What should I do for an editing class?
October 11, 2021 11:31 AM   Subscribe

I'm leading an online seminar on editing for writers. It's a six-hour seminar total and we're going into the final two hours. How should we spend the time?

There's a wide range of writing experience and genres represented across the 12 students.

So far we've talked about nitty-gritty stuff like grammar and usage, as well as bigger-picture stuff like meeting deadlines and ways to catch your own mistakes (read a hard copy vs. the screen, read backward, read aloud, etc.)

For the final class, I was thinking to send them into breakout rooms of two or three people with a short-ish text (500-1000) words, have them edit it as a team, and then bring it back to the class as a whole to discuss the changes made and the reasons.

(In my mind, the text would have misspellings/homophones that are must-fix, but also clunky phrases that could/should be rewritten and might prompt discussion.)

The idea is not to turn people into editors or to give them all the answers. It's more to sensitize them to the kinds of things editors might be looking for and to encourage them to sometimes think like an editor for their own sakes.

If you've taken a class along these lines, what did it contain that worked for you? What can you suggest?
posted by veggieboy to Education (6 answers total) 1 user marked this as a favorite
Best answer: You could ask them each to submit 1000 words of their own, which will be distributed among the others to edit and discuss in class.

In my experience (I'm a former editor), most writers are open intellectually to being edited, but in practice they're quite uncomfortable with it. Creating a safe space for being edited, and seeing how other "editors" engage with their work may open them to more playful or productive revisions on their own.
posted by cocoagirl at 12:21 PM on October 11 [3 favorites]

Best answer: also clunky phrases that could/should be rewritten and might prompt discussion

What type of editing is this seminar for? Like you said, there are multiple levels of editing; a further level beyond individual sentences or phrases is "does this text convey to readers what it's meant to convey to them", "could the ideas be expressed more clearly", "is anything missing", "should anything be taken out to make the piece stronger", "is the tone the best fit for the audience/purpose", etc. I don't know if you have time to get into that, but it's also something you might ask them to discuss. At the very minimum, they should always be able to answer questions like "who is going to be reading this" and "what is the text supposed to do".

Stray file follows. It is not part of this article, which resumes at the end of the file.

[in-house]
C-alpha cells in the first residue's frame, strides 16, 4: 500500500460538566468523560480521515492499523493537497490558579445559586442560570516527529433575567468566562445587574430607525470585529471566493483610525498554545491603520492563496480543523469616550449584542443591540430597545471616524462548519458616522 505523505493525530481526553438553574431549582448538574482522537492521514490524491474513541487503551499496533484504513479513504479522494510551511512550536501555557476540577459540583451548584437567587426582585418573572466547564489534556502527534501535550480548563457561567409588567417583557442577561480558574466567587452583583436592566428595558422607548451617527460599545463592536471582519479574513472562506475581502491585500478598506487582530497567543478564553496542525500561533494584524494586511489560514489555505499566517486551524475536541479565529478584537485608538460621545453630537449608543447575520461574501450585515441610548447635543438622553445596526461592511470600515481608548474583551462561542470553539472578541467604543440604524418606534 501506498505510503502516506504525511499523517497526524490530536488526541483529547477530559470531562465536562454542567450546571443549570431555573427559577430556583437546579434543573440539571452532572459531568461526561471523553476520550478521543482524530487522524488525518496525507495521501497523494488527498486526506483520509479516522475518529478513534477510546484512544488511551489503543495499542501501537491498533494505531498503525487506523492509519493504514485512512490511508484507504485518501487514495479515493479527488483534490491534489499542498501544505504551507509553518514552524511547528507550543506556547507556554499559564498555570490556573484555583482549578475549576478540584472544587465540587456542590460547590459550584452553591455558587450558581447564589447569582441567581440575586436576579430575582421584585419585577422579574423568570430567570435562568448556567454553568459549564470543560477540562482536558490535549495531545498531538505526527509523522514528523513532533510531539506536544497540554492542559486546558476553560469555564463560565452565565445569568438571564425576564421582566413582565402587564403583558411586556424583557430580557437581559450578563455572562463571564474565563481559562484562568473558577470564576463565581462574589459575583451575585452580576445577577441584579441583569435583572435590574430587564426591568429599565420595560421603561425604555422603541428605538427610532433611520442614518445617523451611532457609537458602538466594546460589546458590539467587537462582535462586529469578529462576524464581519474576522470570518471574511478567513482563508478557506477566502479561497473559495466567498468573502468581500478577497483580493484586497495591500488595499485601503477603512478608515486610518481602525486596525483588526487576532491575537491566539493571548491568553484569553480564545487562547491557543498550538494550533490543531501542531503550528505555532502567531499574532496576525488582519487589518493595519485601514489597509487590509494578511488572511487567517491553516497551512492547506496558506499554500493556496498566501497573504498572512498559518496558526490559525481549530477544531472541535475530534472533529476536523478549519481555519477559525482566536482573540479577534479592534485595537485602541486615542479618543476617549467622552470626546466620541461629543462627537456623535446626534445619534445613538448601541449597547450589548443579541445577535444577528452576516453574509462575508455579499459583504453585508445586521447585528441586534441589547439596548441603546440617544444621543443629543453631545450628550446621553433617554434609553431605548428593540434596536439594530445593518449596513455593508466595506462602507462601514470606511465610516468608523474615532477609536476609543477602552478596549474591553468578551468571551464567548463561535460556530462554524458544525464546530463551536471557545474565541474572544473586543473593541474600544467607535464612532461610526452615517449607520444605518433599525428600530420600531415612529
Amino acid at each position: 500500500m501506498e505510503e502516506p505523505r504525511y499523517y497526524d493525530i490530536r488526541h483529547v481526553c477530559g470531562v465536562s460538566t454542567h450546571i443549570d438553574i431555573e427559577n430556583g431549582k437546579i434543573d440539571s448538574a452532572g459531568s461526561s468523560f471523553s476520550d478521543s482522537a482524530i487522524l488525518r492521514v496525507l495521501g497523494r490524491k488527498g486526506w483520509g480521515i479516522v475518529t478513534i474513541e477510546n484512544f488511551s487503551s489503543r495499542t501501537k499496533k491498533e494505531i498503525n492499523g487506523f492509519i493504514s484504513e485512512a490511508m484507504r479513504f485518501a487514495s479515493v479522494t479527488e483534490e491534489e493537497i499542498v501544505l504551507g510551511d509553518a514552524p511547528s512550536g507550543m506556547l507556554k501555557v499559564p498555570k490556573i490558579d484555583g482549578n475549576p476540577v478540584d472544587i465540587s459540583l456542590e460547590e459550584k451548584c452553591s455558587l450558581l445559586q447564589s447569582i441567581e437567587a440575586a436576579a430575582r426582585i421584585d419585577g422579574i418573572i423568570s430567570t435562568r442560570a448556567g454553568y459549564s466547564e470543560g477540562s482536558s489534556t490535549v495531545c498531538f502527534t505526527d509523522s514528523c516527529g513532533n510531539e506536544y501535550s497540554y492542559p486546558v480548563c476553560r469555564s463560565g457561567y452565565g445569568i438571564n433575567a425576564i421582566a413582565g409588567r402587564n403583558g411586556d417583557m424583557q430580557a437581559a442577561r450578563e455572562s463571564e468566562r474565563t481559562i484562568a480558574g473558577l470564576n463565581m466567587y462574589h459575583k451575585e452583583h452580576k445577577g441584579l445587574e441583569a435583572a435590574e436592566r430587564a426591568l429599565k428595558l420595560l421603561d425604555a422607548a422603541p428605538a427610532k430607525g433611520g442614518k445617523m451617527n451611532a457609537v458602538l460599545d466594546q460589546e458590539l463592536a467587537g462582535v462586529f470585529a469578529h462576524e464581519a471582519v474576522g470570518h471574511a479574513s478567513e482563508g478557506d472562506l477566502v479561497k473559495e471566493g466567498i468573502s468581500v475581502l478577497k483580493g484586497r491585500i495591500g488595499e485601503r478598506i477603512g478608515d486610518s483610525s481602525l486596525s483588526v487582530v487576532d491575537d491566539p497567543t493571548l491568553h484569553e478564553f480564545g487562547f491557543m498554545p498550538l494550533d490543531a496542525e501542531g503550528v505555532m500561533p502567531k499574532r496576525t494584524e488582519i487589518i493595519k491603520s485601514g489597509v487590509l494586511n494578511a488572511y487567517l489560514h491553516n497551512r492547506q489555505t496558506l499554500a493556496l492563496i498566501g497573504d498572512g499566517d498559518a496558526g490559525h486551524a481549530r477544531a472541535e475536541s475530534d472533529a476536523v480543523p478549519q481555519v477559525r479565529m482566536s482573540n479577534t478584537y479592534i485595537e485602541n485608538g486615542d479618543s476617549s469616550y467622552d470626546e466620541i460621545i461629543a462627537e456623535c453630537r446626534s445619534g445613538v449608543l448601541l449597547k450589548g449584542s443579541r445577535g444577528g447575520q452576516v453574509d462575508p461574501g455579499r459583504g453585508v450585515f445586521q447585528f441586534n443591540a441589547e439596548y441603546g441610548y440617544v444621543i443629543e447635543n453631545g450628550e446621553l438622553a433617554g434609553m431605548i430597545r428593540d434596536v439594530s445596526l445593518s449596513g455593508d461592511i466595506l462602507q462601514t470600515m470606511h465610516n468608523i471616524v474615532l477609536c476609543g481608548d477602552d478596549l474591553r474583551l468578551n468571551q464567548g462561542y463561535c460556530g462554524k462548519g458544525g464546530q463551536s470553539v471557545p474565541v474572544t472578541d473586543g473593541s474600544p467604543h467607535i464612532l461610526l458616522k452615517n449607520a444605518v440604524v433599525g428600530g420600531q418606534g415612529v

posted by trig at 12:50 PM on October 11 [3 favorites]

Best answer: Way back in high school, I had an English class where we each had to write one paper a week on a rotating schedule (it was a small class). We'd make copies of our papers and distribute them to the other kids in class for them to edit, then we'd all discuss each paper. It was brutal but effective.
posted by adamrice at 1:03 PM on October 11 [1 favorite]

Best answer: I teach undergrads and grad students in a social science-ish major, and I find that actually demonstrating and narrating out loud how I edit my own writing has been useful. "Oh, here's an unnecessarily long sentence, I'm going to break this into two." "I didn't get the subject-verb agreement right, let's fix that." "I'm really into parallel structure, so this is where I'm going to...." "I want to signal that this argument here is opposite to what was discussed before, so I am going to signpost that by using this word..."
posted by spamandkimchi at 3:20 PM on October 11 [3 favorites]

Best answer: Same as spamandkimchi, I (writer) would love to watch an editor edit in real time and learn more about their thought process on a really specific way. I learn better by watching someone do something before trying it myself, so I would probably prefer a "demo" before the group exercise.

You mention genre, it might also be cool to see how an editor (you) would approach different styles of writing or edit for different audiences.
posted by athirstforsalt at 8:15 AM on October 12

In the book Keys To Great Writing, which is the best writing book I know of, there's a wonderful example of an existing poem (Hughes's Harlem) that the book's author has added words to in the first presentation of the poem. The exercise is to remove needless words. Once you've done this, you're presented with Hughes' actual poem to compare yours to.

Very useful, imo. Of course, you're not told that it's a Hughes poem (or even a published poem) at the start. You're just presented with the wordier version and asked to trim it. For example, I think the title of the poem in the book is "A Day In Harlem" or "Life In Harlem", whereas the actual title is "Harlem".
posted by dobbs at 6:58 PM on October 13 [1 favorite]

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